The Warrawoona Group in the East Pilbara is the most wide spread greenstone sequence in the East Pilbara Craton; it unconformably overlies the Coonterunah succession (see Table 4.1). U-Pb zircon ages indicate the Warrawoona Group was deposited between ca 3475 and 3435 Ma (e.g. Thorpe et al., 1992, Nelson 1996-2002). It comprises mainly volcanic assemblages that were possibly deposited in volcanic-arc and near-arc environments (Barley, 1997). In most of the East Pilbara the Gorge Creek Group unconformably overlies the Warrawoona Group. It consists mainly of clastic sediments, pillow basalts and minor komatiites.
The North Star Basalt is the basal formation of the Talga Talga Subgroup and also of the Warrawoona Group. The lower boundary of the North Star Basalt in the Marble Bar Belt (Figure 4.1) is the intrusive contact with the Mount Edgar Granitoid Complex. Its stratigraphic position and regional correlations have been the subject of debate, because its age is not well constrained. The mafic rocks of the Talga Talga Subgroup have a Sm-Nd model age of approximately 3560 ± 32 Ma (Hamilton et al., 1981) or 3712 ± 98 Ma (Gruau et al., 1987), however, it is not clear exactly which rocks suites have been included in the calculations for these model ages. In the most recently published stratigraphy of the east Pilbara Craton (Van Kranendonk et al., 2002) the North Star Basalt is still regarded as the oldest formation of the Talga Talga Subgroup (see Table 4.1).
Nowhere a conformable lower contact has been observed for the North Star Basalt (or the base of the Warrawoona or Coonterunah Group for that matter), so the nature of the basement onto which the sequence was extruded, remains enigmatic. However, Barley (1986) reported crustal contamination of the Warrawoona basalts, and Green et al. (2000) reported granitic xenoliths in basalts of the upper Warrawoona Group, suggesting those basalts were extruded onto a continental basement.
A pillow basalt near the top of the North Star Basalt was reported to contain zircons with ages of 3326 ± 10 Ma, and a syn-volcanic dolerite sill has been dated at 3238±6 Ma (McNaughton et al., 1993), but these zircons most likely have a hydrothermal origin. The stratigraphic locations of these published data are indicated in Figure 4.4. Nelson (2000) has dated a rock from the overlying McPhee Formation (Table 4.1). A rock described as a vitric tuff, but with a petrographic description of a cherty mylonitic schist, gave an age of 3477 ± 2 Ma. A felsic lens in the overlying Mount Ada Basalt (Table 4.1) was dated at 3469 ± 3 Ma (Nelson, 2000). In this paper the results of 40Ar/39Ar dating in the North Star Basalt will be presented.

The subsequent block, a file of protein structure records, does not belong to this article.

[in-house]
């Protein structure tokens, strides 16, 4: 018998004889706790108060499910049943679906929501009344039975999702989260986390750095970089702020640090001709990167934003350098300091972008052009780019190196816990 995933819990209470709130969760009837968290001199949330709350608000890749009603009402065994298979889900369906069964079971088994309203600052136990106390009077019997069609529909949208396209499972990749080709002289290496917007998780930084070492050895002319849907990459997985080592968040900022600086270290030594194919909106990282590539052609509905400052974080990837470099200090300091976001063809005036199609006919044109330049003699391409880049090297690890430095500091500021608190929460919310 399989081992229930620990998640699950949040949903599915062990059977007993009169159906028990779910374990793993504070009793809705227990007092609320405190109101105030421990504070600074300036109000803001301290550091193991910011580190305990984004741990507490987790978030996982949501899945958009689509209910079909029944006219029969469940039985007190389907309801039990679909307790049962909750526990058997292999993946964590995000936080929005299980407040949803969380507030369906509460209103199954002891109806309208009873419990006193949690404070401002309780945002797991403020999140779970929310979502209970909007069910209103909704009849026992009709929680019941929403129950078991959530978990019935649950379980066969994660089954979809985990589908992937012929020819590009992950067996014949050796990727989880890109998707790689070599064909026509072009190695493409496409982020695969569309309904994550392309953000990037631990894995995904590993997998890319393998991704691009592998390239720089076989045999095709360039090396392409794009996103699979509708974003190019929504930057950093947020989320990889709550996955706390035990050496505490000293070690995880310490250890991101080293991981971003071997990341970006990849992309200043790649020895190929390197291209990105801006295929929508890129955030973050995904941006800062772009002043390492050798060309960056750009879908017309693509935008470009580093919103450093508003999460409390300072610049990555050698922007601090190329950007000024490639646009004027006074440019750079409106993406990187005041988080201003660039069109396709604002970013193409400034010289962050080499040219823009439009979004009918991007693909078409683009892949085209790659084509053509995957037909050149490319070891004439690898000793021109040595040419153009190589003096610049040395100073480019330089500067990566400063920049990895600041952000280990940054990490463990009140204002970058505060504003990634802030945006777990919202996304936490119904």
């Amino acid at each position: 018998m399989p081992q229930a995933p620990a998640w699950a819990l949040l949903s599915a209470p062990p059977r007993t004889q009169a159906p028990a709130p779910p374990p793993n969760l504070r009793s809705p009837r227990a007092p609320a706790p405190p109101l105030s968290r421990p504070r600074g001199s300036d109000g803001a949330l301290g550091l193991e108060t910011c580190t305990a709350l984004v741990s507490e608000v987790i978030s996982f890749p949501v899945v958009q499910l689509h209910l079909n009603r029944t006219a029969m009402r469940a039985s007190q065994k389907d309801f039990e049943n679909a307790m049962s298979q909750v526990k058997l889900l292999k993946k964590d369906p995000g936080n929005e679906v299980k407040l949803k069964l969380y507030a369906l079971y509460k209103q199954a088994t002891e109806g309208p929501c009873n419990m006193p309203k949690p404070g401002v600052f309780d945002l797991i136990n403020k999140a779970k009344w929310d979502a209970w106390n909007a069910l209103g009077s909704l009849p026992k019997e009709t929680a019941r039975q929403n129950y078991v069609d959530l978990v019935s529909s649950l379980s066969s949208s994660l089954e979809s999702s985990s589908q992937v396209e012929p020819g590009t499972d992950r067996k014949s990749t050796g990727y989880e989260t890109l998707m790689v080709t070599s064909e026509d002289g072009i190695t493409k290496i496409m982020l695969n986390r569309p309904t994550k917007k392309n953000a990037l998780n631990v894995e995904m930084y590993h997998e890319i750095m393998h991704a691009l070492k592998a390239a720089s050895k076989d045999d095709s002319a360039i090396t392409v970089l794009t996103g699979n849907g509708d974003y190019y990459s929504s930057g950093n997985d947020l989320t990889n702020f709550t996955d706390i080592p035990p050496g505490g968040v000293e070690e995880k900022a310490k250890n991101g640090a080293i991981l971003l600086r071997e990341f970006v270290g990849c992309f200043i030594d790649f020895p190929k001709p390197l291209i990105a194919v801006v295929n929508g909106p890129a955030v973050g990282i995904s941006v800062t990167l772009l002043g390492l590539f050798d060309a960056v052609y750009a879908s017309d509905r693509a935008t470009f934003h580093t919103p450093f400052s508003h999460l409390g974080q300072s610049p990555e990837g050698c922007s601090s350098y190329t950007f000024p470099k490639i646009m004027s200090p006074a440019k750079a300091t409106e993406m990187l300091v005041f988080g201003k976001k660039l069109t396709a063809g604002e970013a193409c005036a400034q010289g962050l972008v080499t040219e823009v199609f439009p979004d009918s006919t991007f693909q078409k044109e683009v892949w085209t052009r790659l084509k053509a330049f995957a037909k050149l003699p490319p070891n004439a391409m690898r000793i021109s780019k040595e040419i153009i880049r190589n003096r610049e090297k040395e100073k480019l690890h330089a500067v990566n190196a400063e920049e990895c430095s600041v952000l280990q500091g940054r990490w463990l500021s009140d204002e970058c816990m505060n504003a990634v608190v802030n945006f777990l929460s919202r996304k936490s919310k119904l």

Zegers et al. (1996) suggested that the Warrawoona Group was deposited during a phase of continental extension based on interpretation of syn-depositional extensional brittle faults in the Duffer Formation in the Coongan Greenstone Belt (Figure 4.1). They related these structures to ductile detachment shears observed at deeper levels in the stratigraphy and within batholiths, in an architecture similar to modern extensional core complexes. Although similar observations have been made in the North Pole Dome and Marble Bar Belt by Nijman et al. (1998), the role of extension has been questioned by White and Hickman (public discussion at 4IAS, Perth, 2001).
Van Haaften and White (1998) reported a major east-directed thrusting event during which they suggest Talga Talga Anticline was formed by thrust stacking, and therefore suggested that the area is not suitable as a type section for the Talga Talga subgroup. However, van Kranendonk et al (2001) commented that there is no evidence for large displacement on the structures found by Van Haaften and White (1998), and they suggest that the Talga Talga Anticline was formed by diapiric activity of the Mount Edgar Granitoid Complex (as did Hickman, 1984; Collins, 1989).
4.3.1 The extrusive stratigraphy